and compliance with national primary drinking water regulations as well 
as information on the potential health effects of certain drinking 
water contaminants. FDA does not require bottled water companies to 
provide this information. Rather, as in the case of other foods, 
bottled water labels are required to list ingredients and nutritional 
information and are subject to the same prohibitions against 
misbranding. In 2000, FDA concluded that it was feasible for the 
bottled water industry to provide the same types of information to 
consumers that public water systems must provide. However, the agency 
was not required to conduct a rulemaking requiring that manufacturers 
provide such information to consumers, and has yet to do so. 
Nevertheless, our work suggests that consumers may benefit from such 
additional information. For example, when we asked cognizant officials 
in a survey of the 50 states and the District of Columbia whether their 
consumers had misconceptions about bottled water, many replied that 
consumers often believe that bottled water is safer or healthier than 
tap water. Their responses were consistent with a 2002 EPA-sponsored 
Gallup survey, which found that the main reason consumers either 
filtered tap water or purchased bottled water was due to health-related 
concerns. We also found that information comparable to what public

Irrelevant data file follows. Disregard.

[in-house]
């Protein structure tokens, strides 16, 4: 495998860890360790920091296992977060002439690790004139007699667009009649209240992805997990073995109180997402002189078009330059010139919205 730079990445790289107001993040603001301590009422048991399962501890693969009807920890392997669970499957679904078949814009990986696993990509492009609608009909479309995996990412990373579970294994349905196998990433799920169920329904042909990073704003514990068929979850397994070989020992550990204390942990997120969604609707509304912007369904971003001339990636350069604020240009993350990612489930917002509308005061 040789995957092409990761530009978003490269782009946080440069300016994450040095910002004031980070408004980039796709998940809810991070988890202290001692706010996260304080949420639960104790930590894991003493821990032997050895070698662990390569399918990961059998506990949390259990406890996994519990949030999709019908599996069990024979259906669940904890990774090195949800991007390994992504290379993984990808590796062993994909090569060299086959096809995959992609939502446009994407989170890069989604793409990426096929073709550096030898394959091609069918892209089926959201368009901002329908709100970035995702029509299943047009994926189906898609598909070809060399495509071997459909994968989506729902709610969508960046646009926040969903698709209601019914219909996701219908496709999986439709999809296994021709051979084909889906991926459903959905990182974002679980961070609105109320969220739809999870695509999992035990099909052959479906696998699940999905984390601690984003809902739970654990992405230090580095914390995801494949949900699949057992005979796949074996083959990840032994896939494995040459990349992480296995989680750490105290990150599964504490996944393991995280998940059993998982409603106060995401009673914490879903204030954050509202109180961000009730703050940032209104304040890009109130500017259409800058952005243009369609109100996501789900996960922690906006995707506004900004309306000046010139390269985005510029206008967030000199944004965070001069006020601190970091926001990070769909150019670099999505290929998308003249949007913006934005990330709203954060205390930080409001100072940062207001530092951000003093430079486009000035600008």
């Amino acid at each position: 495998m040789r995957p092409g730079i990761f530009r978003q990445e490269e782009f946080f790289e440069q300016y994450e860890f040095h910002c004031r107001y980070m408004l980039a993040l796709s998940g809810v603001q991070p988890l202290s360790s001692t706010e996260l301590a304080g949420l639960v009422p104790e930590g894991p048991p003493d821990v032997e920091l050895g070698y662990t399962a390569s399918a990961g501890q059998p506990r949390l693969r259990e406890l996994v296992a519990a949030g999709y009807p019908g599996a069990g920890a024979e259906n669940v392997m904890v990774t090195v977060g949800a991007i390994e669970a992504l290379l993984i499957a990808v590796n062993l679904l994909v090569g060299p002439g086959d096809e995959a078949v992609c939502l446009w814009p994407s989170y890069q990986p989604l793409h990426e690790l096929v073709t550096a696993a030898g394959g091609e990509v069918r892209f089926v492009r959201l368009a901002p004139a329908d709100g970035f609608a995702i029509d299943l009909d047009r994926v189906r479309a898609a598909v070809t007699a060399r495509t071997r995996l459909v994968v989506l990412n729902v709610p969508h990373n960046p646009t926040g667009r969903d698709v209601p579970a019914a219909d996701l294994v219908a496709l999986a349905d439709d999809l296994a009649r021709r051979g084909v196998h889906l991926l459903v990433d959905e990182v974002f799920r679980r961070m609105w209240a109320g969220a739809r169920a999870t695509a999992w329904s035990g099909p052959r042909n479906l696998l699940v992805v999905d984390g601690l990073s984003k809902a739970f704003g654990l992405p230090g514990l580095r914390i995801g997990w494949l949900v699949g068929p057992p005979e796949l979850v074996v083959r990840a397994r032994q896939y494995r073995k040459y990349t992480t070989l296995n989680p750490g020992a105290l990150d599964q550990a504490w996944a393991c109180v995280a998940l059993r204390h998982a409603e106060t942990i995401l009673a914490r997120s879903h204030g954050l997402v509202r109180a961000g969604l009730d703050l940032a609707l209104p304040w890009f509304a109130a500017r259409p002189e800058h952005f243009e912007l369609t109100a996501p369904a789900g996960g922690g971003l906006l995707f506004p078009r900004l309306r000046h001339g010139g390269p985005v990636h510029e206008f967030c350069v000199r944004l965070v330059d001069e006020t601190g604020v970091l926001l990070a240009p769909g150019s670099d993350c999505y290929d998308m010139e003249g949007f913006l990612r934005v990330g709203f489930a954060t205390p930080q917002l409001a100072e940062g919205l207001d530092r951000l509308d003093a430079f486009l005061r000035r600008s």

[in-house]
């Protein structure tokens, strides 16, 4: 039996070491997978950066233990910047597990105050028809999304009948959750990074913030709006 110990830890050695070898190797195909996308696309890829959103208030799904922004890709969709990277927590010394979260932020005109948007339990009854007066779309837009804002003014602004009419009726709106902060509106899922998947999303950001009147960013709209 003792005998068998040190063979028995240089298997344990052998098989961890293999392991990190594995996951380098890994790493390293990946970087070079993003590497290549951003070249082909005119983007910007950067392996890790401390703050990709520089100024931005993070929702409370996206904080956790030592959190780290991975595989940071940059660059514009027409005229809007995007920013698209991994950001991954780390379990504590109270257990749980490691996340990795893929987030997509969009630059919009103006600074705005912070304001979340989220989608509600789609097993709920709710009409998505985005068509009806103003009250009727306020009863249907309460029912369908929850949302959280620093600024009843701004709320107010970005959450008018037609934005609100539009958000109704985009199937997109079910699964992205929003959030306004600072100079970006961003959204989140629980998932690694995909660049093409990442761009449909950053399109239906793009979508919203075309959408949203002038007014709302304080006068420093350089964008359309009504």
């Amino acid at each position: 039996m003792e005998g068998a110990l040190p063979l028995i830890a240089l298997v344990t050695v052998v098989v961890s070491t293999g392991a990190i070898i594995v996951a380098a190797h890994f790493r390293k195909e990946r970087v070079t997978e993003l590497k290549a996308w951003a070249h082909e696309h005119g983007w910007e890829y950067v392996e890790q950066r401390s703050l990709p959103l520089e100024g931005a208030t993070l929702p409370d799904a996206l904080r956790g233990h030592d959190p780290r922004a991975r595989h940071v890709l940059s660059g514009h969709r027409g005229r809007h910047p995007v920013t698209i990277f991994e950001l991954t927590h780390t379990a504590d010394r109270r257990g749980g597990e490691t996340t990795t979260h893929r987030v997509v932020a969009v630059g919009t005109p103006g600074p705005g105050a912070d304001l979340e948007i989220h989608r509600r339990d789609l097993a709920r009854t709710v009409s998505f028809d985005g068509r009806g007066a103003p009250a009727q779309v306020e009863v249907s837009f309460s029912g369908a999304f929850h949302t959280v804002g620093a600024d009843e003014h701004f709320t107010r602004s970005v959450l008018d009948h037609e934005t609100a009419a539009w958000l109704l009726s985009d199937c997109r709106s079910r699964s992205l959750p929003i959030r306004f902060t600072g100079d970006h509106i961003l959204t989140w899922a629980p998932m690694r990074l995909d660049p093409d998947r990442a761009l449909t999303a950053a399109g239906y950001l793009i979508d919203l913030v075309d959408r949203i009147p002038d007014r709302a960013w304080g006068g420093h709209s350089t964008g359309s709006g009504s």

water systems are required to provide to consumers of tap water was 
available for only a small percentage of the 83 bottled water labels we 
reviewed, companies we contacted, or company Web sites we reviewed. 

* The environmental impacts of bottled water. Among the environmental 
impacts of bottled water are its effects on U.S. municipal landfill 
capacity and U.S. energy demands. Regarding its impacts on landfill 
capacity, we found that about three-quarters of the water bottles 
produced in the United States in 2006 were discarded and not recycled, 
on the basis of figures compiled by an industry trade association and 
an environmental nonprofit organization.[Footnote 3] Regarding the 
impact on U.S. energy demands, a recent peer-reviewed article noted 
that while the production and consumption of bottled water comprises a 
small share of total U.S. energy demand, it is much more energy- 
intensive than the production of public drinking water.[Footnote 4] 

Our report released today recommends that the Secretary of Health and 
Human Services direct the Commissioner of FDA to issue a standard of 
quality regulation for DEHP, or publish in the Federal Register the 
agency's reasons for not doing so 1 year after the conclusion of its